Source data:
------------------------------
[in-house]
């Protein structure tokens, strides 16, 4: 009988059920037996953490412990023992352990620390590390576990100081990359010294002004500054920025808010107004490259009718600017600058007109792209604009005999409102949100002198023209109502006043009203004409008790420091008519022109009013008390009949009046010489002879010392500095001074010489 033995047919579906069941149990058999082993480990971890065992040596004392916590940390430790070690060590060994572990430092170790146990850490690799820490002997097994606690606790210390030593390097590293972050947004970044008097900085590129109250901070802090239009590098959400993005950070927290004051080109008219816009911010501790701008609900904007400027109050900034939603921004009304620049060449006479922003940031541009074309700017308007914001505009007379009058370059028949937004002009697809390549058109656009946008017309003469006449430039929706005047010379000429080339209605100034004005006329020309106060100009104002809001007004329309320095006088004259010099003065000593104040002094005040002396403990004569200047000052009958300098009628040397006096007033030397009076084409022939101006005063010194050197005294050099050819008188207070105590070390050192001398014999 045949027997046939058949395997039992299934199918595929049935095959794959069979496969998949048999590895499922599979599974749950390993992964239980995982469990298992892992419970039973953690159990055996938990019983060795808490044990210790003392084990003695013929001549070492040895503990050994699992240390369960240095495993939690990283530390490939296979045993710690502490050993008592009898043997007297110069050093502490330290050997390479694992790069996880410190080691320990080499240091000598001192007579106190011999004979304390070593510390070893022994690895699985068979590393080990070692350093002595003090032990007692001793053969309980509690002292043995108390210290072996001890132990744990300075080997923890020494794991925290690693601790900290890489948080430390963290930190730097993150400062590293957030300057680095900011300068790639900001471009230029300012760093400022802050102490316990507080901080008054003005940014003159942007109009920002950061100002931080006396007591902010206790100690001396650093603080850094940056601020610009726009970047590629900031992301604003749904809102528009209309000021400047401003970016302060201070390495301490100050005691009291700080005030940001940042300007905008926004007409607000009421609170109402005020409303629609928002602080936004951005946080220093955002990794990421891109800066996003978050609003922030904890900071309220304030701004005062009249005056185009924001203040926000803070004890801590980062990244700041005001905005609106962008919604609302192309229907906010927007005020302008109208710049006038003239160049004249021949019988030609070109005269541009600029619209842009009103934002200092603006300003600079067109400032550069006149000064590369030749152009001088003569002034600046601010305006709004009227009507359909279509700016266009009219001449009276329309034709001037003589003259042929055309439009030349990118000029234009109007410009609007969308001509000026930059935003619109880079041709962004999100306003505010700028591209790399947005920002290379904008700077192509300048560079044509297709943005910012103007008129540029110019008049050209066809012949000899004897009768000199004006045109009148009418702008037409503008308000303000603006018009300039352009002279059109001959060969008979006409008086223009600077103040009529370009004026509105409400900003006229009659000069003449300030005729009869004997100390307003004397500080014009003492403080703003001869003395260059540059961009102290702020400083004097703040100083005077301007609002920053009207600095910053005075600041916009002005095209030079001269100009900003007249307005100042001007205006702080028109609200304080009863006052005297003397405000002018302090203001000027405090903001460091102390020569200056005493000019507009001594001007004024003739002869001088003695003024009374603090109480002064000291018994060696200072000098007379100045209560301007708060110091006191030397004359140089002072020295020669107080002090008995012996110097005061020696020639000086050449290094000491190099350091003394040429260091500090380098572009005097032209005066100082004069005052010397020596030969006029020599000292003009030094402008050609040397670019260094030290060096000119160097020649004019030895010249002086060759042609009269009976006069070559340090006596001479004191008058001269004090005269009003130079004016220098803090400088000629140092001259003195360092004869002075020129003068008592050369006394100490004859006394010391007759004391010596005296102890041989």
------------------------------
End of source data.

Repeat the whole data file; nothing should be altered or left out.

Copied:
[in-house]
């Protein structure tokens, strides 16, 4: 009988059920037996953490412990023992352990620390590390576990100081990359010294002004500054920025808010107004490259009718600017600058007109792209604009005999409102949100002198023209109502006043009203004409008790420091008519022109009013008390009949009046010489002879010392500095001074010489 033995047919579906069941149990058999082993480990971890065992040596004392916590940390430790070690060590060994572990430092170790146990850490690799820490002997097994606690606790210390030593390097590293972050947004970044008097900085590129109250901070802090239009590098959400993005950070927290004051080109008219816009911010501790701008609900904007400027109050900034939603921004009304620049060449006479922003940031541009074309700017308007914001505009007379009058370059028949937004002009697809390549058109656009946008017309003469006449430039929706005047010379000429080339209605100034004005006329020309106060100009104002809001007004329309320095006088004259010099003065000593104040002094005040002396403990004569200047000052009958300098009628040397006096007033030397009076084409022939101006005063010194050197005294050099050819008188207070105590070390050192001398014999 045949027997046939058949395997039992299934199918595929049935095959794959069979496969998949048999590895499922599979599974749950390993992964239980995982469990298992892992419970039973953690159990055996938990019983060795808490044990210790003392084990003695013929001549070492040895503990050994699992240390369960240095495993939690990283530390490939296979045993710690502490050993008592009898043997007297110069050093502490330290050997390479694992790069996880410190080691320990080499240091000598001192007579106190011999004979304390070593510390070893022994690895699985068979590393080990070692350093002595003090032990007692001793053969309980509690002292043995108390210290072996001890132990744990300075080997923890020494794991925290690693601790900290890489948080430390963290930190730097993150400062590293957030300057680095900011300068790639900001471009230029300012760093400022802050102490316990507080901080008054003005940014003159942007109009920002950061100002931080006396007591902010206790100690001396650093603080850094940056601020610009726009970047590629900031992301604003749904809102528009209309000021400047401003970016302060201070390495301490100050005691009291700080005030940001940042300007905008926004007409607000009421609170109402005020409303629609928002602080936004951005946080220093955002990794990421891109800066996003978050609003922030904890900071309220304030701004005062009249005056185009924001203040926000803070004890801590980062990244700041005001905005609106962008919604609302192309229907906010927007005020302008109208710049006038003239160049004249021949019988030609070109005269541009600029619209842009009103934002200092603006300003600079067109400032550069006149000064590369030749152009001088003569002034600046601010305006709004009227009507359909279509700016266009009219001449009276329309034709001037003589003259042929055309439009030349990118000029234009109007410009609007969308001509000026930059935003619109880079041709962004999100306003505010700028591209790399947005920002290379904008700077192509300048560079044509297709943005910012103007008129540029110019008049050209066809012949000899004897009768000199004006045109009148009418702008037409503008308000303000603006018009300039352009002279059109001959060969008979006409008086223009600077103040009529370009004026509105409400900003006229009659000069003449300030005729009869004997100390307003004397500080014009003492403080703003001869003395260059540059961009102290702020400083004097703040100083005077301007609002920053009207600095910053005075600041916009002005095209030079001269100009900003007249307005100042001007205006702080028109609200304080009863006052005297003397405000002018302090203001000027405090903001460091102390020569200056005493000019507009001594001007004024003739002869001088003695003024009374603090109480002064000291018994060696200072000098007379100045209560301007708060110091006191030397004359140089002072020295020669107080002090008995012996110097005061020696020639000086050449290094000491190099350091003394040429260091500090380098572009005097032209005066100082004069005052010397020596030969006029020599000292003009030094402008050609040397670019260094030290060096000119160097020649004019030895010249002086060759042609009269009976006069070559340090006596001479004191008058001269004090005269009003130079004016220098803090400088000629140092001259003195360092004869002075020129003068008592050369006394100490004859006394010391007759004391010596005296102890041989």